How to find a CTO / technical co-founder
There’s a talent war brewing outside your office and it’s one that you can’t afford to lose. Every single day, thousands of “revolutionary” technology startups are born and the big guys like Amazon, Google, Apple and Facebook continue to grow larger and more powerful. As a consequence, finding, attracting and retaining top-level technical talent is more challenging today than ever before. And tomorrow, it will be even harder.
One thing remains crystal clear in the midst of all of this innovation: If you’re going to succeed, you’re going to need a technical visionary to guide you on your quest. This visionary is better known as the CTO.
Finding the right CTO for your startup is the one of the most important things any technological company faces almost from the very first day. The decisions made in the early stages of the project can greatly affect the viability and performance of the long-term project. If you want to be successful, you’ll need the right partner and finding this person is number one on your list of priorities.
What’s the role of a CTO?
The CTO is the technical leader of the company and the person who makes the key technical decisions. He or she will be in charge of developing the strategy and the technology foundation on which your company (or new project) will be based. All of the decisions should be based on the business needs, so your CTO better knows and understands the overall company strategy. This alignment with the business strategy is what separates the CTO from a regular engineer.
How to hire a CTO?
First, define the requirements of your CTO role and create a job description. This will help determine what your ideal candidate looks like and how to spot them in the wild. What soft skills do they possess? What specific technical talents do they bring to your team? What’s their background and personality?
Second, define what success looks like for both this role and for your company overall. With the perfect hire, where will you be in 6 months? One year? What is your company culture and what type of problem solving approach will be ideal for this role?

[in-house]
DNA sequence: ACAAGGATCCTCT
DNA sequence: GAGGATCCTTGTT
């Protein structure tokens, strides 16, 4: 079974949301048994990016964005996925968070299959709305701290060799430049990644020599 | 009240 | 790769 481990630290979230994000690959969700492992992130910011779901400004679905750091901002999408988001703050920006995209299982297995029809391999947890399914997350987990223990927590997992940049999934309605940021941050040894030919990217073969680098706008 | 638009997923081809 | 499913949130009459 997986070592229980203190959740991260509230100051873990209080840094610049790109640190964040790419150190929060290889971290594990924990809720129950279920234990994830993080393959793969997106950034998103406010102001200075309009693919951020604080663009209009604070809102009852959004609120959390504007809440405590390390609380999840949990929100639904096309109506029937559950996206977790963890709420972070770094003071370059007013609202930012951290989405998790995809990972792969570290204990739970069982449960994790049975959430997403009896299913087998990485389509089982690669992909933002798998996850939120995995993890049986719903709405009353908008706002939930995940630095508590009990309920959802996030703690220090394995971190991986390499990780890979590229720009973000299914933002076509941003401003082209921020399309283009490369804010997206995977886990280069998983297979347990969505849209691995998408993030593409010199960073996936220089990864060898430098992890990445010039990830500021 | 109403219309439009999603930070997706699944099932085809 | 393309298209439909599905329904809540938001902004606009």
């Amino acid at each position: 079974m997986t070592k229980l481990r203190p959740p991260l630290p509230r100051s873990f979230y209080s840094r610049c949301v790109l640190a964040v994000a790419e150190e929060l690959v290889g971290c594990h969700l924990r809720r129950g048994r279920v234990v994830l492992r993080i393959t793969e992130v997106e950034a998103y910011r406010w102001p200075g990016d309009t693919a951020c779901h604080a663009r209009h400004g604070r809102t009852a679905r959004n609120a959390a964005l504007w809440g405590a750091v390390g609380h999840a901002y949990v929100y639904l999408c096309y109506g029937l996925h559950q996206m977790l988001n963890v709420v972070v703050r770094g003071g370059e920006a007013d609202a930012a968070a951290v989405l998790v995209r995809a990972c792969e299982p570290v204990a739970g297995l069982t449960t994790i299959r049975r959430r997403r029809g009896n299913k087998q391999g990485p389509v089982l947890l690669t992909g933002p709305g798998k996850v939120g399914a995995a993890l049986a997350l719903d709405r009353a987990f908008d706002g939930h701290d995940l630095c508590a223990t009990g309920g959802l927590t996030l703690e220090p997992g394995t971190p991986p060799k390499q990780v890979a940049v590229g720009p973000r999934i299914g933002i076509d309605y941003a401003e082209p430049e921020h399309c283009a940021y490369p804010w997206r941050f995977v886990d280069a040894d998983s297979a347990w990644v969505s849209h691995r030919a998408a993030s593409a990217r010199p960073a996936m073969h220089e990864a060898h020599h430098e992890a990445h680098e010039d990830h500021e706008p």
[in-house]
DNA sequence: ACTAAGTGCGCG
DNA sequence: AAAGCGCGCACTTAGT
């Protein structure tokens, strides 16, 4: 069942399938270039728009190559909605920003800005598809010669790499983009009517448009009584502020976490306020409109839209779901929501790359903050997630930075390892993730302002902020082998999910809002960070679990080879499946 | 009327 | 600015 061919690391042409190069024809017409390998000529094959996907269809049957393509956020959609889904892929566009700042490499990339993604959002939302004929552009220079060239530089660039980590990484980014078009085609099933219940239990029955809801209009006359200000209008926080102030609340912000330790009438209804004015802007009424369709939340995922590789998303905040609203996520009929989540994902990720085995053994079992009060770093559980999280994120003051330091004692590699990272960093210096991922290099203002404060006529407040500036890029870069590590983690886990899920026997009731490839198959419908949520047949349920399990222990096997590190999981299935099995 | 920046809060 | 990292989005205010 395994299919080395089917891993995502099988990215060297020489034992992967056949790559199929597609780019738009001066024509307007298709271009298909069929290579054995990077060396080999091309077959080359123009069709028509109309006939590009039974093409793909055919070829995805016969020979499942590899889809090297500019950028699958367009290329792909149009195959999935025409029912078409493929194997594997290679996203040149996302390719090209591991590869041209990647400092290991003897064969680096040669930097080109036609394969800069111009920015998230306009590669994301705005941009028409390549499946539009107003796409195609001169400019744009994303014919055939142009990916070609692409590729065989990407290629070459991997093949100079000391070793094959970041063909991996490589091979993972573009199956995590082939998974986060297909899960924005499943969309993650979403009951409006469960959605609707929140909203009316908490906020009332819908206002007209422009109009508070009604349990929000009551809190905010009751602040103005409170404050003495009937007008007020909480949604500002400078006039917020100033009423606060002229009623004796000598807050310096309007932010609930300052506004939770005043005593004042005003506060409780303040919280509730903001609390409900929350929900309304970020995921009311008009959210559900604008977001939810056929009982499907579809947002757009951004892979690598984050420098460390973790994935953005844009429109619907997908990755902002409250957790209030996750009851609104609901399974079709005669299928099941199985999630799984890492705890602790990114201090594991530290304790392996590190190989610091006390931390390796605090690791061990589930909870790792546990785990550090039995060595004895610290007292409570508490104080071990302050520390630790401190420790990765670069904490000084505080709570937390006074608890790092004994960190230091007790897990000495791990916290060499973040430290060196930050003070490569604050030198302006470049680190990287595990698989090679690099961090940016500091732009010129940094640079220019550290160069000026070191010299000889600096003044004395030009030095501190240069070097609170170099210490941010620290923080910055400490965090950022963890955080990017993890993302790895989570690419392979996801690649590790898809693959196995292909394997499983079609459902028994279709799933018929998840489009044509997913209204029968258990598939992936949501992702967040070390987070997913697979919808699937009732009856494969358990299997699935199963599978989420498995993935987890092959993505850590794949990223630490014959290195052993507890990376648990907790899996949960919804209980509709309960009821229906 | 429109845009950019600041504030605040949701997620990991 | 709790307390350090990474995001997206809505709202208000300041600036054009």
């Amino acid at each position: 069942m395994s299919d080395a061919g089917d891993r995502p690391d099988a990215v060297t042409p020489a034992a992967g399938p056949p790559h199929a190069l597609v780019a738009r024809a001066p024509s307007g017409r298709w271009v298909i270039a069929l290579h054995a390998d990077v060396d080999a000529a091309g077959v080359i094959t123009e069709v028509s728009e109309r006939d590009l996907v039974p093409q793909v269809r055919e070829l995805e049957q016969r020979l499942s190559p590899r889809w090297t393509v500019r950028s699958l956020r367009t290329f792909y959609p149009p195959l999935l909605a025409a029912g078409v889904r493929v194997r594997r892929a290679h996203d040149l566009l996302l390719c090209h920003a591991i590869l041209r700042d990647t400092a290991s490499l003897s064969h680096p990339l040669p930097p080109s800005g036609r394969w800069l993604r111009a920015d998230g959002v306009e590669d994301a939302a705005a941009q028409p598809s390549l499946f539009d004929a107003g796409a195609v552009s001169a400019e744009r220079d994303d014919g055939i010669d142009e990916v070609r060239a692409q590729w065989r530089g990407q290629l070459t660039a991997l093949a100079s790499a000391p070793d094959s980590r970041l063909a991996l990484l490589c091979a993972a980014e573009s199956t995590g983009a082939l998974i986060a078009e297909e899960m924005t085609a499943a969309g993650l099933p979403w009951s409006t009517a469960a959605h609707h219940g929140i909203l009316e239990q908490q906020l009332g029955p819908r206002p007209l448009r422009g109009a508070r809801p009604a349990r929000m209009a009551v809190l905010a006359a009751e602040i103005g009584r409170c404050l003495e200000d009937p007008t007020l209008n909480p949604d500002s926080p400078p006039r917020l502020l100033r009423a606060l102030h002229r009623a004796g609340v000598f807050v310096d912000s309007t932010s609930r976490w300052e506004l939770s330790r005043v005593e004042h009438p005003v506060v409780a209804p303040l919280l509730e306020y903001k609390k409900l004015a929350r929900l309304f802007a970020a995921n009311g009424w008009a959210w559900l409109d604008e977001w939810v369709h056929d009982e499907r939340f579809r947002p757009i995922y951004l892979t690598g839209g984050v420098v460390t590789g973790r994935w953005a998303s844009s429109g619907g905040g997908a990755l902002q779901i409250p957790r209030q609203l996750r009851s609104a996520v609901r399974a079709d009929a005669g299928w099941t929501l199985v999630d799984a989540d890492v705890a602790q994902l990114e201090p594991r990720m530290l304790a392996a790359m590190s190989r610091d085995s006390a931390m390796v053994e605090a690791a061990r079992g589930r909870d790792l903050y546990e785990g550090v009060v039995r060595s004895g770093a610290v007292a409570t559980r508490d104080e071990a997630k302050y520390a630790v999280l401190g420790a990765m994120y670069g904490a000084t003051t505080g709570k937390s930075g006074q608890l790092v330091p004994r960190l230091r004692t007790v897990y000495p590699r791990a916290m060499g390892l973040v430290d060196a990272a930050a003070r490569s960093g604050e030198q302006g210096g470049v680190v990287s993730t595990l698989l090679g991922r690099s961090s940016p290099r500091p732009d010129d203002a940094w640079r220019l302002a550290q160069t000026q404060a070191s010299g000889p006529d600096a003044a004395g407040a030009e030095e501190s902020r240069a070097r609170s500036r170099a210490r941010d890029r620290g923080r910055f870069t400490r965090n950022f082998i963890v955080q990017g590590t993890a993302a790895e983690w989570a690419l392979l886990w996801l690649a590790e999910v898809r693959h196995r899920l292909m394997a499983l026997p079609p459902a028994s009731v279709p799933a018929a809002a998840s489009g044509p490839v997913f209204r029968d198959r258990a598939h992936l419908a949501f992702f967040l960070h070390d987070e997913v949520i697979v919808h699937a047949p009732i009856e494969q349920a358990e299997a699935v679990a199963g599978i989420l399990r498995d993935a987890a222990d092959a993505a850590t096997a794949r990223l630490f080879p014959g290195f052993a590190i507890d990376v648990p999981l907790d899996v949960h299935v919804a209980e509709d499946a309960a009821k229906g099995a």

Lastly, list your deal breakers. Are there specific technologies that are eliminators or can they be learned? Can you hire non-residents? Is remote-working a possibility?
Now you can use this information to create your customized CTO job description and begin your search.
Where to find a CTO?
Sometimes the best candidates are already taken. Never disregard the attractiveness of your breakthrough idea or the power of your professional network. Ask around to see who in your network hangs out in the techy circles and get out there and network your butt off. Meetup groups, conferences, local and international tech events, etc — you may just be able to steal an A player away from another gig.
While you’re out there pounding the pavement, setup online channels to funnel new potential candidates to your inbox. Angel List, Quora, Git, Stack Overflow, Craigslist and social media sites like Twitter, LinkedIn Groups and Facebook can be tremendous resources for finding talent.
What to look for in a CTO?
- Experience matters. If you want someone that can lead the technology side of your company, you need someone with management experience and has worked in similar environments.
- Leadership is a must. The CTO will manage other people so they must be able to motivate them to do their best work.
- You’re looking for a polyglot. How many people are you trying to reach? Which platforms are these people using? The CTO doesn’t need to be the best developer in any one technology, but they must have a depth of knowledge in several different technologies and be able to spot great talent across platforms.
- Must be proactive. As the CTO is likely the one person in the company with the broadest technical knowledge, they may help you to find the best way to bring you idea to life and propose alternative channels for reaching your goals.
Keep in mind that another option exists other than finding the perfect CTO. After all, the search may take time and cannot be rushed. This interim route involves finding a technology advisor or a technology services company that works together with you as a partner to build your product and that has experience working with startups. You should look for a company that has real experience working with startups and executing the lean methodology.
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